Kerouac has been invited to spend three weeks in the deep solitude of Lawrence Ferlinghetti’s cottage at Big Sur, California, where Kerouac believes he can find peace, clarity and an end to the crazy boozed life that’s trapped him.

Instead, when he makes a “secret visit” to San Francisco, he gets totally drunk with several friends and isn’t there when Ferlinghetti comes to pick him up, awakening in a seedy hotel room with liquor bottles everywhere.

He does make it to the cottage in the dead of night, and his description of taking the dirt path that night takes you to the emotionally tangled state of mind he brought to Big Sur.

I’m only a few pages in as yet but already captured, as I was the first time I read “Big Sur.” I believe it’s one of literature’s greatest confessionals.


Who’s reading, anyway

Posted in Kerouac, Life in general, On writing at 9:07 am by Marion

I read a disturbing article in the Atlantic Monthly yesterday at the bookstore. The title was, Is Google Making us Stoopid? : What the Internet is doing to our Brains

The article read a little bit like a whiner’s rundown of problems with his own ability to focus these days … something we can all relate to … but the article is one of the first to take on the effects all these computers are having on our ability to think.

The author, Nicholas Carr, asserts that the ways we absorb information have rewired us. For instance, we tend now to bounce among sentences rather than reading long chains of them; we hunt for information that interests us and overlook the rest.

One person quoted says he has lost the ability to read “War and Peace.”

There may be some real truth in the article. When I lived in Prague for two years, I had no TV, no Internet and very little radio even.

My mind changed dramatically during those two years … I read everything with immense focus and absorption. Every paragraph had Dickensian consequence for me. I read complex nonfiction books, as well as Dostoyevsky, Tolstoy, Pynchon.

Yet, I’ve also done those things in America. I have been reading books by His Holiness the Dalai Lama, among the most complex books I’ve ever opened. I’ve read The Brothers Karamazov, Anna Karenina and poetry.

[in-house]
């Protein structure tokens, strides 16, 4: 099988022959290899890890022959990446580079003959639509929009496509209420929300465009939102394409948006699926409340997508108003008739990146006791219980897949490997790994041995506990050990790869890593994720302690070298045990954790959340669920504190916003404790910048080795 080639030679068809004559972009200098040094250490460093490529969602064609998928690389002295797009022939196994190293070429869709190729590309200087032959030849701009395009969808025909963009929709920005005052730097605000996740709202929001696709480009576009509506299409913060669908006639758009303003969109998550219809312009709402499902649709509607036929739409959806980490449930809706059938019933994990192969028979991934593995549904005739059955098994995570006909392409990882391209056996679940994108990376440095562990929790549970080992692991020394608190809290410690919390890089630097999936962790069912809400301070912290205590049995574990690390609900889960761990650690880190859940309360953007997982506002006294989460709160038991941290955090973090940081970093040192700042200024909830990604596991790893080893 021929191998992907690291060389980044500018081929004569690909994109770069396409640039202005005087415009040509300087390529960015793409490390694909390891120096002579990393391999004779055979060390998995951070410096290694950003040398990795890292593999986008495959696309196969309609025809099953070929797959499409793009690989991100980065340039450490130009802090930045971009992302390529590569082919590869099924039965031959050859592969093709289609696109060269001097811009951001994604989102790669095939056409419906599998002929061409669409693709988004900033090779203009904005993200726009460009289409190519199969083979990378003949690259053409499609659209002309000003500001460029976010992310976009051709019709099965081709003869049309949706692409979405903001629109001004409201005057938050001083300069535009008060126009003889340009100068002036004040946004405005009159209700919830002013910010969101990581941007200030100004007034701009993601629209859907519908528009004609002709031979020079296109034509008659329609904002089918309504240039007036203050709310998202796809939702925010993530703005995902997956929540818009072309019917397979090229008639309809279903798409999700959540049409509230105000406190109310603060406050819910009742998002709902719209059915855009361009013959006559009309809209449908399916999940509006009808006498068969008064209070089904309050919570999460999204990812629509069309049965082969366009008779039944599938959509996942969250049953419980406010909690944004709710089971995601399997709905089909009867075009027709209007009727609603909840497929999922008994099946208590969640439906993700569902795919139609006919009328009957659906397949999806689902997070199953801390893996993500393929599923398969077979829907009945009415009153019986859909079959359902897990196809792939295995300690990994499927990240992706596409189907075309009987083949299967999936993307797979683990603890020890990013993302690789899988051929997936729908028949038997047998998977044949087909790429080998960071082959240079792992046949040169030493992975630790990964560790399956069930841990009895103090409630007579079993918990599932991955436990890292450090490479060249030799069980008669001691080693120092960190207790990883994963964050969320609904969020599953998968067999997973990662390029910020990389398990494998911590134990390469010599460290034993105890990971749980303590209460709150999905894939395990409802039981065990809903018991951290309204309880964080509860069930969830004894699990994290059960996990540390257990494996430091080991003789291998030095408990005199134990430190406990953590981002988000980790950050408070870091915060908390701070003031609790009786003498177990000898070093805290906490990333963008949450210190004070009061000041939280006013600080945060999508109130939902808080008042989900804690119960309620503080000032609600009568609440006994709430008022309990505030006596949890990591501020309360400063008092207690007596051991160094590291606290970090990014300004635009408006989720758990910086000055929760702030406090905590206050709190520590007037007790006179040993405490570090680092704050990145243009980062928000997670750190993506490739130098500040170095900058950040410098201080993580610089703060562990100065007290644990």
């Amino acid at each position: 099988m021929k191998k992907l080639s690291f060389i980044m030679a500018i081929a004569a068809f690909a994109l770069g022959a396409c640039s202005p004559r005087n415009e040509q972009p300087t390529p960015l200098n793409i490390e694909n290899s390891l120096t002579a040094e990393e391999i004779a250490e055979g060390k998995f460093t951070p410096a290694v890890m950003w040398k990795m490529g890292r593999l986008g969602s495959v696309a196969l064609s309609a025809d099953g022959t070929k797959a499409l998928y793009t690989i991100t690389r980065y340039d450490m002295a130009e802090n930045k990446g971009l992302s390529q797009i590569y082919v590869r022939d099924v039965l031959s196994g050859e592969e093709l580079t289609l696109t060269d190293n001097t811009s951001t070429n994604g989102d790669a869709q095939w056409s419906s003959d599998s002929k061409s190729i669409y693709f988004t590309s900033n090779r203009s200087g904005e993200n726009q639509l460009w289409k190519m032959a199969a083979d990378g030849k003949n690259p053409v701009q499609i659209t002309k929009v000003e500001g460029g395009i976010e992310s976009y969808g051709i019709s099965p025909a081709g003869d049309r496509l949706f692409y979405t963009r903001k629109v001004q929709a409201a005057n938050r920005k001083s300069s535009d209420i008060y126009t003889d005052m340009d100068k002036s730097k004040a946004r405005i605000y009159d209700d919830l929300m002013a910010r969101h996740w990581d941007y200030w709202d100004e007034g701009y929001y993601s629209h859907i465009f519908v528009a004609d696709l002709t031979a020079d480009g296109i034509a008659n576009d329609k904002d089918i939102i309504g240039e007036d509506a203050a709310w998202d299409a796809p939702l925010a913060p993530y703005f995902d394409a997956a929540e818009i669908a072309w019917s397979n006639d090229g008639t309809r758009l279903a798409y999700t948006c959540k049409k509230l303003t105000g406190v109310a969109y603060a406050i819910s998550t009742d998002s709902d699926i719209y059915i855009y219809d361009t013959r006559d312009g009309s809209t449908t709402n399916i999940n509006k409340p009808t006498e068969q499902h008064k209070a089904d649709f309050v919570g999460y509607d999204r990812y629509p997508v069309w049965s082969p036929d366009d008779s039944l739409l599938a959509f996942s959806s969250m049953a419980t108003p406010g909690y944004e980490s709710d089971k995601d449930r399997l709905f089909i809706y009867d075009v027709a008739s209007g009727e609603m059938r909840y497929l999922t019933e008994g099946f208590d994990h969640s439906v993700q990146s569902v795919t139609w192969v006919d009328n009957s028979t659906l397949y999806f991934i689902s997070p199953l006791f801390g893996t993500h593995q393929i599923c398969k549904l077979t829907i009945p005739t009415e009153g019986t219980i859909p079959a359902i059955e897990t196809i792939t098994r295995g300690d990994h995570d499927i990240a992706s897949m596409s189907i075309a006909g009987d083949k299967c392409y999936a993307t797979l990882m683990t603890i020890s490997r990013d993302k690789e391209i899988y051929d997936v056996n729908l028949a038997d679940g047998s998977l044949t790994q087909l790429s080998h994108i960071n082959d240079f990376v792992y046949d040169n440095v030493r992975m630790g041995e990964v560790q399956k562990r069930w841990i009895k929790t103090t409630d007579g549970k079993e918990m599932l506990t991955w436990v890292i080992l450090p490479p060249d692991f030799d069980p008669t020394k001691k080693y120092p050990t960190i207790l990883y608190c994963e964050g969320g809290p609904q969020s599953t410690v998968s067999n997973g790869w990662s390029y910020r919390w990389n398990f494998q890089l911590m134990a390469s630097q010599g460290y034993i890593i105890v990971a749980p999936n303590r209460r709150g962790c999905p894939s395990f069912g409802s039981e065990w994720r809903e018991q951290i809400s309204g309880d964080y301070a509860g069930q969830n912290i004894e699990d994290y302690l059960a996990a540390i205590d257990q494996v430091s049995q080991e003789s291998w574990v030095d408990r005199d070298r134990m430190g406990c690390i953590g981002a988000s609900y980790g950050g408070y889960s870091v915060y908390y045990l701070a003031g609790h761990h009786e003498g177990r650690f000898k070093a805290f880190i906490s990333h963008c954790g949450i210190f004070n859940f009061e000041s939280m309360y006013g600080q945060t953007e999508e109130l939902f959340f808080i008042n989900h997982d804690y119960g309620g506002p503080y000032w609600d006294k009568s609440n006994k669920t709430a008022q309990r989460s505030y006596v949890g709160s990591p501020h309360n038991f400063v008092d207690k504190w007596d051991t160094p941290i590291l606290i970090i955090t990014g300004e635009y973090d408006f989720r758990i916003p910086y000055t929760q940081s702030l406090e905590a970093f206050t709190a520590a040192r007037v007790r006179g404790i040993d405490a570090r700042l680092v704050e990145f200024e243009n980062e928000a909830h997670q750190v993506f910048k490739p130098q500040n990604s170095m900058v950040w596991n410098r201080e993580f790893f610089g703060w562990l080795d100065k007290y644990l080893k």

Lately, however, I have noticed the Internet more than anything makes me anxious.

I’m learning to shut down the computer unless I’m actually working on something. I’ll often sit with paper and pen, notes or manuscripts, and work in peace.

Have we lost something in this country? Yes, no doubt. But we are a consumer-capitalist nation whose strength lies in the ability to sell things. As long as those are our values, we will bombard our citizens with ads and create desire.

What better media to do those things than television and the Internet. As they give us new worlds of information, they also take away a little of our inner peace.

NOW ON PUBLIC RADIO EAST: A trip to New York to see the original manuscript-scroll of Jack Kerouac’s “On the Road.”

NOW AT REFLECTOR ONLINE: “Mythic Miles” – A reflection on the novel.

Plus a look at Kerouac’s eastern North Carolina home


Posting on Kerouac

Posted in Kerouac, Life in general at 1:48 pm by Marion

MB at the New York Public Library Inside the New York Public Library, the original 120-foot long scroll for “On the Road” by Jack Kerouac awaits


Please visit the special Kerouac section of my Web site here.

You can find lots of photos, biographical information and posts about Jack Kerouac and the New York Public Library exhibit, “Beatific Soul.” I’ve also described Jack Kerouac in Rocky Mount, N.C., and visited his house in West Mount. A public radio audio diary of a visit to New York and reading “On the Road” is available here.